Civil Rights harms caused by bus service cuts:
Barriers to employment. High unemployment, mostly low wage jobs in transit-dependent areas; jobs in other areas difficult or impossible to reach, especially at night and on weekends. Barriers to education, health care, healthy food, recreation. Longer end-to-end travel time & more transfers. More money spent on fares, less time with family, more chance of arriving late to school or work. Longer walks and longer waits. These are hardships and safety concerns, especially for elderly and disabled and those traveling at night. Physical & mental distress. - Recognized nationally for its historic civil rights Consent Decree and signature creative tactics, the Bus Riders Union is a multiracial dynamo of 200 active members, 3,000 dues-paying members, and 50,000 supporters on the buses of L.A. The BRU has literally saved public transportation in Los Angeles and become the country's largest grassroots mass transit advocacy organization. From our focus on mass transit, the BRU carries out a wide, multi-issue progressive agenda based in comprehensive principles of unity and strong membership agreement.
As California’s population continues to expand and places like the Bay Area metropolitan region experience new development pressures, land use and transportation planners, economic development agencies and policy makers must carefully weigh the economic and environmental benefits and costs of growth. If we focus new growth in higher-density developments served by public transit, what might be the impacts of such “smart
growth” on low-income households, the racial diversity of communities, and the viability of small or family-owned businesses? In San Jose, the largest city in the Silicon Valley high-tech industry cluster, there has long been pressure to better match housing availability – for workers of all
income levels – with jobs availability. Such efforts seek to reduce the time workers must spend commuting to and from their jobs, mitigate the air pollution and global warming effects of such automobile travel patterns, preserve greenfield lands in less urbanized locales, improve quality of life for workers, and prevent worker productivity declines attributable to burdensome commute times. These goals can, however, get buried under the counter-pressures a city faces to retain and expand its job base, while also increasing tax revenue from non-residential developments such as retail power centers or office parks (Elmer et al. 2006). Toward these multifaceted ends, San Jose has joined a growing number of cities that are experimenting with transit-oriented development around light or heavy fixedrail transit stations. Over the long run, the city is looking forward to the addition of four new BART stations that will comprise the commuter rail agency’s Silicon Valley extension into Santa Clara County. The first of these four San Jose stations will be built at the site of the current San Jose Flea Market in the Berryessa neighborhood.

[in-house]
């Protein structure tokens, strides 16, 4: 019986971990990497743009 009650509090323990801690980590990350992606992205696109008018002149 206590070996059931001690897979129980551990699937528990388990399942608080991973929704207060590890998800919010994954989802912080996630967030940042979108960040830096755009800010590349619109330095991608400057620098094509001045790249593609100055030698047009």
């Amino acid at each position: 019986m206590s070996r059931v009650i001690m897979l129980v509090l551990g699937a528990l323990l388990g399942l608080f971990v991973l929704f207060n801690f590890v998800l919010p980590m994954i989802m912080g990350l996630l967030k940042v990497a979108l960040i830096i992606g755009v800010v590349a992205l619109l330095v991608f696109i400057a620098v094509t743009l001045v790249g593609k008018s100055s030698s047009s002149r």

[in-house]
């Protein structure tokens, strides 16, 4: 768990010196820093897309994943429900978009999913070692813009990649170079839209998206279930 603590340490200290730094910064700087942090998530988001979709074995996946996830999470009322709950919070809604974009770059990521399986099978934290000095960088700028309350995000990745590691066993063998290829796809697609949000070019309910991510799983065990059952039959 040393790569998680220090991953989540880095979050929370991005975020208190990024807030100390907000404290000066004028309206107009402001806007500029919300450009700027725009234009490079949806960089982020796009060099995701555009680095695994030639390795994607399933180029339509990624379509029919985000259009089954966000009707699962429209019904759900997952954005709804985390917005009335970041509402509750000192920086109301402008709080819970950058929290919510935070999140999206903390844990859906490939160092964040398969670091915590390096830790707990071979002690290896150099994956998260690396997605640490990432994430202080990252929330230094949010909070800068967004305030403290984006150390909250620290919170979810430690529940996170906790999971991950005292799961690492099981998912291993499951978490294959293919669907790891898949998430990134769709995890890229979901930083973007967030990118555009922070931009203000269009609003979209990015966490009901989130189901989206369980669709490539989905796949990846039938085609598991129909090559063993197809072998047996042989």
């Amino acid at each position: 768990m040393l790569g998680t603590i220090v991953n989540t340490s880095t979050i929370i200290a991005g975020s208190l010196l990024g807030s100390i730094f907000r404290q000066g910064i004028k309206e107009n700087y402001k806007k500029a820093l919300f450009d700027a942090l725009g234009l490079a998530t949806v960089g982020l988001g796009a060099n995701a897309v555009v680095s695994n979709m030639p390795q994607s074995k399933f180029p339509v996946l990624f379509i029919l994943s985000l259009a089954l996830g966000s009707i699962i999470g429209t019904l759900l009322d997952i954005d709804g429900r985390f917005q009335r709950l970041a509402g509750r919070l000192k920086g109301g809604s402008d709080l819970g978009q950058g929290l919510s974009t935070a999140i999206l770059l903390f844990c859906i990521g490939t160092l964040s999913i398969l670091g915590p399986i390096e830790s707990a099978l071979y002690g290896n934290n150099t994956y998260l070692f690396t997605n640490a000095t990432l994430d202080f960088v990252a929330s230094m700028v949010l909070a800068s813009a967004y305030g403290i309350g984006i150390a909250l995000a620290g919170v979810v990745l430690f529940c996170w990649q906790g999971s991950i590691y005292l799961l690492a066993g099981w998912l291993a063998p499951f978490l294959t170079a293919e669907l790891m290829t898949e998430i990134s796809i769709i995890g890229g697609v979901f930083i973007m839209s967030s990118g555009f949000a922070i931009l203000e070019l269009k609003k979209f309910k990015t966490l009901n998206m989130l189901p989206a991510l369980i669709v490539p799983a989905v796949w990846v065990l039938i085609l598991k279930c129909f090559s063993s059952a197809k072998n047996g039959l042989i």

CC&S and ABAG partnered to support and inform local and regional innovation connecting schools to the Bay Area’s regional development and conservation strategy (FOCUS) and the Sustainable Communities Strategy as mandated by California’s climate change legislation, Senate Bill 375. Our new report identifies tangible policy levers at both the regional and municipal levels that realize the co-benefits of pursuing complete communities and high-quality education in tandem. We describe the regional educational landscape and develop recommendations about specific strategies to achieve cross-sector “win-wins.”
* What are the educational impacts of non-school policies, such as housing, transportation, and other regional planning investments?
* What are the impacts of educational efforts on non-school issues, such as housing choice, sustainable transportation utilization, and community-building opportunities?
* How can the region’s policy and practice interventions and investments in housing and transportation be made to strategically support improving school quality?